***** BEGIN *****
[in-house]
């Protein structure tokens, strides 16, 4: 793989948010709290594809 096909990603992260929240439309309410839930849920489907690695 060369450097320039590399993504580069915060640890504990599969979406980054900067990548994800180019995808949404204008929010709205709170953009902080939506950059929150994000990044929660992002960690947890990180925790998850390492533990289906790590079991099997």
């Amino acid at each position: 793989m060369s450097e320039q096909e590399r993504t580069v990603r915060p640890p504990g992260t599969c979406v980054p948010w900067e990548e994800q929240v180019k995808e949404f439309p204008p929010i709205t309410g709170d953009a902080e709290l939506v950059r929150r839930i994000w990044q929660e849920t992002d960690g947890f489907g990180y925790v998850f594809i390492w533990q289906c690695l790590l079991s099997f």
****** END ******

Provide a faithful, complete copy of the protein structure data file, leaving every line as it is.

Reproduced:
[in-house]
């Protein structure tokens, strides 16, 4: 793989948010709290594809 096909990603992260929240439309309410839930849920489907690695 060369450097320039590399993504580069915060640890504990599969979406980054900067990548994800180019995808949404204008929010709205709170953009902080939506950059929150994000990044929660992002960690947890990180925790998850390492533990289906790590079991099997």
């Amino acid at each position: 793989m060369s450097e320039q096909e590399r993504t580069v990603r915060p640890p504990g992260t599969c979406v980054p948010w900067e990548e994800q929240v180019k995808e949404f439309p204008p929010i709205t309410g709170d953009a902080e709290l939506v950059r929150r839930i994000w990044q929660e849920t992002d960690g947890f489907g990180y925790v998850f594809i390492w533990q289906c690695l790590l079991s099997f």